Last month, I wrote about Judge Lucy Koh’s decision not to preliminarily enjoin the Department of Business Oversight’s investigation of Nationwide Biweekly Administration, Inc. for unlicensed activity under California’s Check Sellers, Bill Payers and Proraters Law. Cal. Fin. Code § 12000 et seq. Judge Koh concluded that the law’s requirement that licensees be California corporations did not violate the Commerce Clause of the U.S. Constitution. Nationwide Biweekly Admin., Inc. v. Owen, 2015 U.S. Dist. LEXIS 34558 (N.D. Cal. Mar. 18, 2015).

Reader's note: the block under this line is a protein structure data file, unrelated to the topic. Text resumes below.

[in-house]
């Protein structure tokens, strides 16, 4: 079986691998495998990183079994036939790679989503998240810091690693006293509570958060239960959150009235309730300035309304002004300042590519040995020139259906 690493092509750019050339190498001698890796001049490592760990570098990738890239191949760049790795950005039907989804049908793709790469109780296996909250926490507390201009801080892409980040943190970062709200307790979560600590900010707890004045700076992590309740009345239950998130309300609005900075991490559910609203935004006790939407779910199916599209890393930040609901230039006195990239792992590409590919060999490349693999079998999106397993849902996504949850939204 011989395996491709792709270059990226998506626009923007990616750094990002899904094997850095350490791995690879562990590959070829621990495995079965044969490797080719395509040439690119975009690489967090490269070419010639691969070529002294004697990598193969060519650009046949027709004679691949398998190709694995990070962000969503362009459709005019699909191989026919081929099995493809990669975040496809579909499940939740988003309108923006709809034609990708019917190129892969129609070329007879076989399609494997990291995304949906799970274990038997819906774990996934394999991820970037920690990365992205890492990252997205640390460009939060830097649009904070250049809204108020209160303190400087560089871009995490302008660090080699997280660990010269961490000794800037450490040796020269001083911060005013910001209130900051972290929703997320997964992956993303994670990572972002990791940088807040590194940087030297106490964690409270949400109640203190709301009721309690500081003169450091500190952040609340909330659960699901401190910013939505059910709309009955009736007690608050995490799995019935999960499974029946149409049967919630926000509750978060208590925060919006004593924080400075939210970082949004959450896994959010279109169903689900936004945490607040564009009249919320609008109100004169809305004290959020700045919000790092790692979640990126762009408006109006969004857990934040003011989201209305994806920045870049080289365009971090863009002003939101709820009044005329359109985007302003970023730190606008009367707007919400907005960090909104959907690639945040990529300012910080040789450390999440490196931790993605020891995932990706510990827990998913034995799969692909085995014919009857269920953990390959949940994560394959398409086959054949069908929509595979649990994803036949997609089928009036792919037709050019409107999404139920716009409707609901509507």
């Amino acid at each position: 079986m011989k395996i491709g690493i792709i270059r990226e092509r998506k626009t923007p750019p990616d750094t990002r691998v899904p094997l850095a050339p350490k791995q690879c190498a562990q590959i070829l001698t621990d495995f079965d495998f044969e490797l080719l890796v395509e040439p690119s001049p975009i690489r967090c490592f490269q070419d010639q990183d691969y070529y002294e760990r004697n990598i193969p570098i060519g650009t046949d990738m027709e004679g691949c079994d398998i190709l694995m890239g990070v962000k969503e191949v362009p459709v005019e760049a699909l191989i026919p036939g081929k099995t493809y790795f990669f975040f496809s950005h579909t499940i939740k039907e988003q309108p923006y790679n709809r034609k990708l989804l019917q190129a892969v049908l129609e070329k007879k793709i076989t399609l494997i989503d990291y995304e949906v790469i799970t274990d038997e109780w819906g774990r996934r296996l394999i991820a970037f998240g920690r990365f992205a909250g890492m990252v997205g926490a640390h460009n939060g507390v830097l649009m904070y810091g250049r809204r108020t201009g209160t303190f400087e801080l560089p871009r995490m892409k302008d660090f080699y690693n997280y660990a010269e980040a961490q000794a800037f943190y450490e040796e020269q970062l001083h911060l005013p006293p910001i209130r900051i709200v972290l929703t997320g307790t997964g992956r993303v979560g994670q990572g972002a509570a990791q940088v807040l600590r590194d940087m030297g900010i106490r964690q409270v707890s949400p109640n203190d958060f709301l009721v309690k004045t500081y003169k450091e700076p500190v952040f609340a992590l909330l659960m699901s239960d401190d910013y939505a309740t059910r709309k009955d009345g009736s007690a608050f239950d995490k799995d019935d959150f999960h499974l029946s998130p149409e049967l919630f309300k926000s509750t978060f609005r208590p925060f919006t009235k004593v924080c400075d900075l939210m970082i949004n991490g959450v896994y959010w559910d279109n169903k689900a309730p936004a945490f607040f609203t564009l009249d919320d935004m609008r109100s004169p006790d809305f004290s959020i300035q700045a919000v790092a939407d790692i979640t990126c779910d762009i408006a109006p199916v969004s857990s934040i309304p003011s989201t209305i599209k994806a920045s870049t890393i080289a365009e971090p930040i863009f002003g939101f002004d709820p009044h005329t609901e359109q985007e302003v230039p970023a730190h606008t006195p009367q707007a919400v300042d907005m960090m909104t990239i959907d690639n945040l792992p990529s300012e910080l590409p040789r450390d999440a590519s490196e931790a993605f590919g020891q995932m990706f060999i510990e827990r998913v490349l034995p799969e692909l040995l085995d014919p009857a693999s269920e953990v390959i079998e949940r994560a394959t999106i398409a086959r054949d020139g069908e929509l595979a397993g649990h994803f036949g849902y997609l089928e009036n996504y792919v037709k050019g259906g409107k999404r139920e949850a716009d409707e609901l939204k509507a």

On Friday, the Department announced that it is suing Nationwide Biweekly for unlicensed activity in the Superior Court for Alameda County. The complaint was filed jointly with the District Attorneys of Alameda, Marin and Monterey counties. The local prosecutors are alleging that the company violated California unfair business practices law and engaged in false advertising.
A few days earlier, the Consumer Financial Protection Bureau filed its own complaint in the U.S. District Court for the Northern District of California alleging that the company misrepresents the interest savings consumers will achieve through a biweekly mortgage payment program and misleads consumers about the cost of the program.